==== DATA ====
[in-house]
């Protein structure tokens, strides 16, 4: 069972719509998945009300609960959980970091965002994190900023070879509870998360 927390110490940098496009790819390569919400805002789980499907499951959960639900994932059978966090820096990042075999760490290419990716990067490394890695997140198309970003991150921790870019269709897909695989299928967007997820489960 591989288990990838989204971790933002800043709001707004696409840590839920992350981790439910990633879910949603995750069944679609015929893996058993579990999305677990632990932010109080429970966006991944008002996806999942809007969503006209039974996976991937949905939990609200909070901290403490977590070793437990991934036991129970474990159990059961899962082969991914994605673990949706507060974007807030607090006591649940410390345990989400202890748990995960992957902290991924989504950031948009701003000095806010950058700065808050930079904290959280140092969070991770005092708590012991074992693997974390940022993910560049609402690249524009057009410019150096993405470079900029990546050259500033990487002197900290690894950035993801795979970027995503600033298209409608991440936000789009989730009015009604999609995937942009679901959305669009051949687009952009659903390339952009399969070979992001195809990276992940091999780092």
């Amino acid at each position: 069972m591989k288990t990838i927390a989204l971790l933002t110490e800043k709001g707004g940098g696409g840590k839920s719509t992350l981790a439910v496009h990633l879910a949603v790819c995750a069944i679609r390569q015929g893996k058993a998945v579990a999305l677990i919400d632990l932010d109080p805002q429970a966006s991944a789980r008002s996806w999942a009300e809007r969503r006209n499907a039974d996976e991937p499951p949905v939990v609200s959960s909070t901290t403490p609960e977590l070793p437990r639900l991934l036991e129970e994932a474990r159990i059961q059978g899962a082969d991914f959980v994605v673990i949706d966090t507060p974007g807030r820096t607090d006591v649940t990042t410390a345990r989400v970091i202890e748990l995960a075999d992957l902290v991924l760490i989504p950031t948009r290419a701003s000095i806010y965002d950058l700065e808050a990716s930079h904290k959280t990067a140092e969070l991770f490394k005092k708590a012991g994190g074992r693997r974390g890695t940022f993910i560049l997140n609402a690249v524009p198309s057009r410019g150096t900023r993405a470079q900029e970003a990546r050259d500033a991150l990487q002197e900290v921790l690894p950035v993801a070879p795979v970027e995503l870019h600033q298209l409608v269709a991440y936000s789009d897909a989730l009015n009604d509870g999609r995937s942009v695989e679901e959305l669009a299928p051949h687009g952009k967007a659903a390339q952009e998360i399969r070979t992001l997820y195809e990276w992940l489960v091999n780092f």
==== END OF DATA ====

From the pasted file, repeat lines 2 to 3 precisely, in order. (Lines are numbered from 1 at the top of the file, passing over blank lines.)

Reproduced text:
């Protein structure tokens, strides 16, 4: 069972719509998945009300609960959980970091965002994190900023070879509870998360 927390110490940098496009790819390569919400805002789980499907499951959960639900994932059978966090820096990042075999760490290419990716990067490394890695997140198309970003991150921790870019269709897909695989299928967007997820489960 591989288990990838989204971790933002800043709001707004696409840590839920992350981790439910990633879910949603995750069944679609015929893996058993579990999305677990632990932010109080429970966006991944008002996806999942809007969503006209039974996976991937949905939990609200909070901290403490977590070793437990991934036991129970474990159990059961899962082969991914994605673990949706507060974007807030607090006591649940410390345990989400202890748990995960992957902290991924989504950031948009701003000095806010950058700065808050930079904290959280140092969070991770005092708590012991074992693997974390940022993910560049609402690249524009057009410019150096993405470079900029990546050259500033990487002197900290690894950035993801795979970027995503600033298209409608991440936000789009989730009015009604999609995937942009679901959305669009051949687009952009659903390339952009399969070979992001195809990276992940091999780092």
């Amino acid at each position: 069972m591989k288990t990838i927390a989204l971790l933002t110490e800043k709001g707004g940098g696409g840590k839920s719509t992350l981790a439910v496009h990633l879910a949603v790819c995750a069944i679609r390569q015929g893996k058993a998945v579990a999305l677990i919400d632990l932010d109080p805002q429970a966006s991944a789980r008002s996806w999942a009300e809007r969503r006209n499907a039974d996976e991937p499951p949905v939990v609200s959960s909070t901290t403490p609960e977590l070793p437990r639900l991934l036991e129970e994932a474990r159990i059961q059978g899962a082969d991914f959980v994605v673990i949706d966090t507060p974007g807030r820096t607090d006591v649940t990042t410390a345990r989400v970091i202890e748990l995960a075999d992957l902290v991924l760490i989504p950031t948009r290419a701003s000095i806010y965002d950058l700065e808050a990716s930079h904290k959280t990067a140092e969070l991770f490394k005092k708590a012991g994190g074992r693997r974390g890695t940022f993910i560049l997140n609402a690249v524009p198309s057009r410019g150096t900023r993405a470079q900029e970003a990546r050259d500033a991150l990487q002197e900290v921790l690894p950035v993801a070879p795979v970027e995503l870019h600033q298209l409608v269709a991440y936000s789009d897909a989730l009015n009604d509870g999609r995937s942009v695989e679901e959305l669009a299928p051949h687009g952009k967007a659903a390339q952009e998360i399969r070979t992001l997820y195809e990276w992940l489960v091999n780092f």